If I’m being honest, Mazatlan has never been our favorite city. It is widely popular and does offer long, stunning beaches, but for a variety of reasons, we have never embraced this Pacific coastal town.
Zacatecas became just a lovely memory as we headed towards the coast. Baja was beckoning but first, we simply needed to get down the mountain. Winter in Mexico’s highlands is cold. In spite of its reputation as a country of sunshine and beaches the colonial hill towns of Central Mexico drop to freezing during the winter months and we were craving needed sun and sand between our toes. But first, we needed to brave the Espinazo del Diablo.
We left our stunning lakeside retreat at Lagos de Colon and headed for San Cristobal for Christmas. New Years called for new plans, but we had fallen in love with this city on the way south, and heading north found her no less magical. That is other than the fireworks Christmas Eve that went on for nearly seven hours straight.
I craned my neck, searching for one last glimpse of Lake Atitlan, perhaps the most magical places I had ever been. Luckily, the drive out of the lake was greatly improved from our entry nearly three months earlier and soon my sights were focused on making the border.
We just can’t seem to leave Mexico! Yes, Lake Atitlan Guatemala was extraordinary. As in we are talking of possibly settling there at some point. However, Mexico drew us back north, not done with us yet!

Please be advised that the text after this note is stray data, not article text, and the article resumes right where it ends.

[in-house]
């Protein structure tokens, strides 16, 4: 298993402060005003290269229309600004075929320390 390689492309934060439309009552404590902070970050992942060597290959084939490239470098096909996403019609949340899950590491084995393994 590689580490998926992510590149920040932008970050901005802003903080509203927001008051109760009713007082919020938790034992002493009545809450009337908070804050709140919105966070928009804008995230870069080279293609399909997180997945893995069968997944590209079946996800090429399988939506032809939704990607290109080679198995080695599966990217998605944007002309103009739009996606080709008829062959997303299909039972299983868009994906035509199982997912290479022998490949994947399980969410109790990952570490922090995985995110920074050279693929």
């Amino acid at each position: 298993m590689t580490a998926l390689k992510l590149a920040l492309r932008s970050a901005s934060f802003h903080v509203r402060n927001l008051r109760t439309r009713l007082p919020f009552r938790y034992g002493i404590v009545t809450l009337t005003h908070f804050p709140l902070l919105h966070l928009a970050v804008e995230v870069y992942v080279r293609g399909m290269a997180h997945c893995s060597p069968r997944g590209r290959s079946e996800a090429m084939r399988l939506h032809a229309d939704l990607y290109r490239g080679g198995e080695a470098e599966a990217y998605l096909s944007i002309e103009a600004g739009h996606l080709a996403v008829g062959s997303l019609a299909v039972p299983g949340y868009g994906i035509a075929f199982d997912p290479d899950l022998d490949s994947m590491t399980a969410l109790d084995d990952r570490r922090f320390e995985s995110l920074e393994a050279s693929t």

As we worked our way back to Baja many of our campground choices are those we have already enjoyed but still listed along with a few new additions.
Lagos de Colon~
Stunning. After a long day climbing out of Lake Atitlan we endured a challenging border crossing and arrived at some of the most lovely water we had ever seen. Endless pools in varying shades of blue and amazing 40MX a night price tag made everything okay. Back in our beloved Mexico.
Enter reverse-culture shock, as alive and well as ever. We are familiar, of course, having previously endured it. But it prevails. Even knowing what it will be like. Even having previous experience with this strange idea. Even feeling prepared. It’s here. The feeling of being in a foreign land even though we are “at home”. Thats right, we are back in the land of flushing toilet paper.
Life at Lake Atitlan involves a lot of great food. Life in San Marcos la Laguna involves a lot of vegetables. This is not a problem for us as we eat vegetarian at least half of the time. However, after months of street tacos, vegetables and chicken being our main diet we were ready for more. The village of San Juan la Laguna, easily one of our favorites, proved more than capable of delivering.
Today I sit in Los Barriles, Baja, Mexico. Exactly where I sat 1 year ago today. It is no new news that our compass appears not just broken but totally deranged, leading us back here and not south to Central America where we were sure you would find us about now. There have been a lot of memorable moments and lessons learned from these last 426 days on the road~ not the least of which is that life is uncertain.
We knew that when we headed out for a life on the road that we wanted to spend time volunteering in the places we explored. We had done a variety of volunteer work back in Oregon from Habitat to Humanity to Fences for Fidos to cooking for the families at the Ronald McDonald House. Volunteering abroad is not much different, and our time with the Guatemala Housing Alliance one of our favorite memories of Lake Atitlan.